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First program review data released

The Kentucky Department of Education released the first data from program reviews conducted in the state’s public schools.

Data released included program reviews in arts and humanities, practical living/career studies and writing.

Senate Bill 1 (2009) called for program reviews to be included as part of the state’s new assessment and accountability model.

“Today’s release provides helpful information that schools and districts can use to identify areas of strength and improvement for their arts and humanities, practical living/career studies and writing programs,” Education Commissioner Terry Holliday said. “The Unbridled Learning assessment and accountability model provides a wealth of academic, graduation and college- and career-readiness information. Program reviews add to the system by providing insight into how our schools are instructing students in subject areas that are not traditionally tested, but remain an important component of students’ overall educational experience.”

As part of the ongoing, year-round, process, school personnel assess the characteristics of an instructional program on four standards: Curriculum/Instruction, Formative/Summative Assessment, Professional Development and Administrative/Leadership. Each content Continue Reading

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Fewer Kentucky students engaging in risky behaviors

Overall, Kentucky middle and high school students are eating healthier foods and making safer choices based on data from the 2013 Kentucky Youth Risk Behavior Survey (YRBS).

The YRBS monitors behaviors among youth and young adults that can have an impact on their health including:

• alcohol and drug use

• injury and violence (such as seat belt usage and suicide)

• nutrition

• physical activity

• sexual behaviors

• tobacco use

These risk behaviors contribute to the leading causes of death, disability, and social problems among youth and adults in the U.S. Continue Reading

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Study: Kentucky students beat international averages in science, mathematics

Kentucky 8th-grade students perform better than their international counterparts, on average, in science and about equal to them in math, according to a new study released today.

The study, U.S. States in a Global Context, links results on the 2011 National Assessment of Educational Progress (NAEP), known as the Nation’s Report Card, with scores on the Trends in International Mathematics and Science Study (TIMSS). Based on United States students’ NAEP scores, the study predicts students’ TIMSS scores and compares them with the actual TIMSS scores of students in 47 education systems around the world. In the nine U.S. states where TIMSS was given, actual scores were used to validate the study.

“This is a good yardstick on how well Kentucky students measure up to students in other states and nations,” said Education Commissioner Terry Holliday. “That’s important not only for those who will one day be competing for jobs, but also for Kentucky as we work to build a better educated workforce that can attract higher paying jobs and new businesses that will secure the state’s economic future.” Continue Reading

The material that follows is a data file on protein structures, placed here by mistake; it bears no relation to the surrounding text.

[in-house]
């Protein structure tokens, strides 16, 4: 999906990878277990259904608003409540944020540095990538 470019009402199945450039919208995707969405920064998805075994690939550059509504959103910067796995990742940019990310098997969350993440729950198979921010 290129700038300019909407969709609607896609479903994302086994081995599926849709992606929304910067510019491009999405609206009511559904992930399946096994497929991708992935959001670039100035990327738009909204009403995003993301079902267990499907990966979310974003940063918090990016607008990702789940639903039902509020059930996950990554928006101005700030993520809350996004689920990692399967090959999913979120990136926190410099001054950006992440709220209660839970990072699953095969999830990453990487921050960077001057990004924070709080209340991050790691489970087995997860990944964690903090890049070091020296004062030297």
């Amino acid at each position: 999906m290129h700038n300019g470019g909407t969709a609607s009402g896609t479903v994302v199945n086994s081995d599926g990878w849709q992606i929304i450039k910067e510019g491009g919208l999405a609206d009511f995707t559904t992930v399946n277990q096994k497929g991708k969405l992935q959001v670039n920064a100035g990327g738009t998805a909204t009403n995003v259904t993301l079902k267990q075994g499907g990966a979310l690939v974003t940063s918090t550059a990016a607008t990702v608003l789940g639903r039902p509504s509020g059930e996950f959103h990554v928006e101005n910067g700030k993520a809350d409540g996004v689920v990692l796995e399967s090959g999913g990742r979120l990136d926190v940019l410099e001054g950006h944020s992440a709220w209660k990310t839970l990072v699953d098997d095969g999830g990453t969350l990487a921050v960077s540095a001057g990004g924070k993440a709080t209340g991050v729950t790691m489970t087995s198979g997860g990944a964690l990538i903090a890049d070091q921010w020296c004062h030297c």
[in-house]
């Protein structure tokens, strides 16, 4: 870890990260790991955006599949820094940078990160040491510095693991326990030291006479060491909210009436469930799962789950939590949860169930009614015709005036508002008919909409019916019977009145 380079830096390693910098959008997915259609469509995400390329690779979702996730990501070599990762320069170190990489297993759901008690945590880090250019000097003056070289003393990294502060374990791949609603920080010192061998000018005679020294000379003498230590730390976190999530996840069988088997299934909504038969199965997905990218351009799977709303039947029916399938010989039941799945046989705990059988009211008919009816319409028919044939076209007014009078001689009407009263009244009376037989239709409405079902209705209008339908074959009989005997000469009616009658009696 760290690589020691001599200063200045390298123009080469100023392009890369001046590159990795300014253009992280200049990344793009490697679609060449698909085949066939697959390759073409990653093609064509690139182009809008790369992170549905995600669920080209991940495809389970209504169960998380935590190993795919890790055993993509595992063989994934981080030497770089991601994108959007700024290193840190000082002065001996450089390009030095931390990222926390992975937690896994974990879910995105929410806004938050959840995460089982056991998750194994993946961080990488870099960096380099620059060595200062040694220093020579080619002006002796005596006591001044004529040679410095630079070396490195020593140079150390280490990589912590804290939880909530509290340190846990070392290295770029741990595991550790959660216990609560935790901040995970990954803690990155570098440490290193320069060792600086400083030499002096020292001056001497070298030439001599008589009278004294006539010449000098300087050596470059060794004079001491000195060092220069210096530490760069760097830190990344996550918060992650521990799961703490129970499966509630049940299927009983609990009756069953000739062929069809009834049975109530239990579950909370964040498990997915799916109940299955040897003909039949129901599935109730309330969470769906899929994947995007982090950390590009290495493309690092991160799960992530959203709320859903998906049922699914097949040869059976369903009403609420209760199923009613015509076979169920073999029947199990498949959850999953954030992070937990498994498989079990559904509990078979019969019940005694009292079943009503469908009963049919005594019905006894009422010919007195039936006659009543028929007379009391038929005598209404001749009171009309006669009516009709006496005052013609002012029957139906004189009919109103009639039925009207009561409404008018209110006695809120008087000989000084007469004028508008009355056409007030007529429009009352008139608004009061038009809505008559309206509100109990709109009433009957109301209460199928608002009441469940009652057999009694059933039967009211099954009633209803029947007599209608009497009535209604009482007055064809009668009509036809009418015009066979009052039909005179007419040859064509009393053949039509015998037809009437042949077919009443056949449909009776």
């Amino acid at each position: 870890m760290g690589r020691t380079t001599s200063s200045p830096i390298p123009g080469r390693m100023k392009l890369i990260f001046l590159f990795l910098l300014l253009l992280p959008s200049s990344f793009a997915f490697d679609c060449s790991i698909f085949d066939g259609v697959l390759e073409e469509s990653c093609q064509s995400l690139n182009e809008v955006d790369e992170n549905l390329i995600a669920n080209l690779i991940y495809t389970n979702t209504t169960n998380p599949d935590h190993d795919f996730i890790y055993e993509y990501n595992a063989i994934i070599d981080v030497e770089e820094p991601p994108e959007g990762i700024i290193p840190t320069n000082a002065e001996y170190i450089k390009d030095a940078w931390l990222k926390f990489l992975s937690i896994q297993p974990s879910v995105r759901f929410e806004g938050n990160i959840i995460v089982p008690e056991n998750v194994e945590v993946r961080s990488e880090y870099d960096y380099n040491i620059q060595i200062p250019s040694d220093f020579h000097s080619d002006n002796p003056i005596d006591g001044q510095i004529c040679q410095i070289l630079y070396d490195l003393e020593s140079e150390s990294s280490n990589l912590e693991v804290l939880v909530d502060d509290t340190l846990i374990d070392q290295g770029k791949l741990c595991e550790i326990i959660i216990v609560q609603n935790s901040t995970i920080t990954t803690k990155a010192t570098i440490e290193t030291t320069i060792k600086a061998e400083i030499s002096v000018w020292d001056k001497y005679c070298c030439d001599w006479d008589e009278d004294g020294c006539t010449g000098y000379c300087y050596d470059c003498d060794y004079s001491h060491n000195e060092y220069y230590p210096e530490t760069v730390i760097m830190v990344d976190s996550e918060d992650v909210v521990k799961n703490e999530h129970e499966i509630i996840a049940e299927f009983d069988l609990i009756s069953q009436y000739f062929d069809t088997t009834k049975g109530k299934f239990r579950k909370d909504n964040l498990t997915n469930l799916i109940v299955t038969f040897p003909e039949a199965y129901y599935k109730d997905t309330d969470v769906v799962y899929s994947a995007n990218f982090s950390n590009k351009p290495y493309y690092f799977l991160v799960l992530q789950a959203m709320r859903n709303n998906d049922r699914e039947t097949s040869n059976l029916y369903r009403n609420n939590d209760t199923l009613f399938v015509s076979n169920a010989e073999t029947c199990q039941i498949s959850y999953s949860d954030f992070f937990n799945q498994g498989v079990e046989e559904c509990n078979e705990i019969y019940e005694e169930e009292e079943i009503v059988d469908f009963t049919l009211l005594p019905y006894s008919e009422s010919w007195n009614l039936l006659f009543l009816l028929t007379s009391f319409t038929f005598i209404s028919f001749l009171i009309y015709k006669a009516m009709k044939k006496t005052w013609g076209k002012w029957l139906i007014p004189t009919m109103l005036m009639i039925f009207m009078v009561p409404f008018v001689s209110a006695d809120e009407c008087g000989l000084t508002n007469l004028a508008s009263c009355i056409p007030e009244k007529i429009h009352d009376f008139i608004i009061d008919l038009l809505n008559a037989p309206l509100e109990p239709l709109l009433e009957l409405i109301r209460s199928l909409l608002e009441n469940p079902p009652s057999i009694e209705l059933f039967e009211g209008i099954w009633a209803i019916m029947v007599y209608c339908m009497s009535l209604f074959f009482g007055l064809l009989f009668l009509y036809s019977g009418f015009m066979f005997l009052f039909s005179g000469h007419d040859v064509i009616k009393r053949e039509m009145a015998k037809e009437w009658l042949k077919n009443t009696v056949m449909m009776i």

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Students selected for Advisory Council

Six Kentucky public high school students have been named to the Next-Generation Student Advisory Council, a group that provides input to Kentucky Commissioner of Education Terry Holliday.

The newly-selected members will serve for one year. They include:

  • Nolan Calhoun — 10th grade, Grant County High School
  • Zachary Creekmore — 11th grade, Whitley County High School
  • Jiahui Hu — 12th grade, DuPont Manual High School, Jefferson County
  • Karson Johnson — 10th grade, Marshall County High School
  • Deanie Pedigo — 10th grade, Barren County High School
  • Quincy Penn — 11th grade, Frankfort High School, Frankfort Independent

The students were selected for the council based on their responses to application questions. A committee of department staff reviewed the applications and scored them on how well each student expressed his or her ideas and goals.

The six new members join five  returning members on the council:

  • Vincent Cao — 12th grade, Paul Laurence Dunbar High School, Fayette County
  • Morgan Castro — 12th grade, Russell High School, Russell Independent
  • David Hormell — 12th grade, Martha Layne Collins High School, Shelby County
  • Tiffany Parham — 12th grade, Murray High School, Murray Independent
  • Guyron Spalding — 12th grade, Bardstown High School, Bardstown Independent

The purpose of the council is to provide valuable feedback from Kentucky students and to engage student leaders in learning by doing. This  group will meet with the commissioner and Kentucky Department of Education (KDE) staff, both in person and virtually, to discuss how decisions made at the state level are affecting public school students throughout Kentucky and will provide feedback — from a student perspective — on critical issues impacting Kentucky students and schools. The group’s first meeting will be in Frankfort on Oct. 30.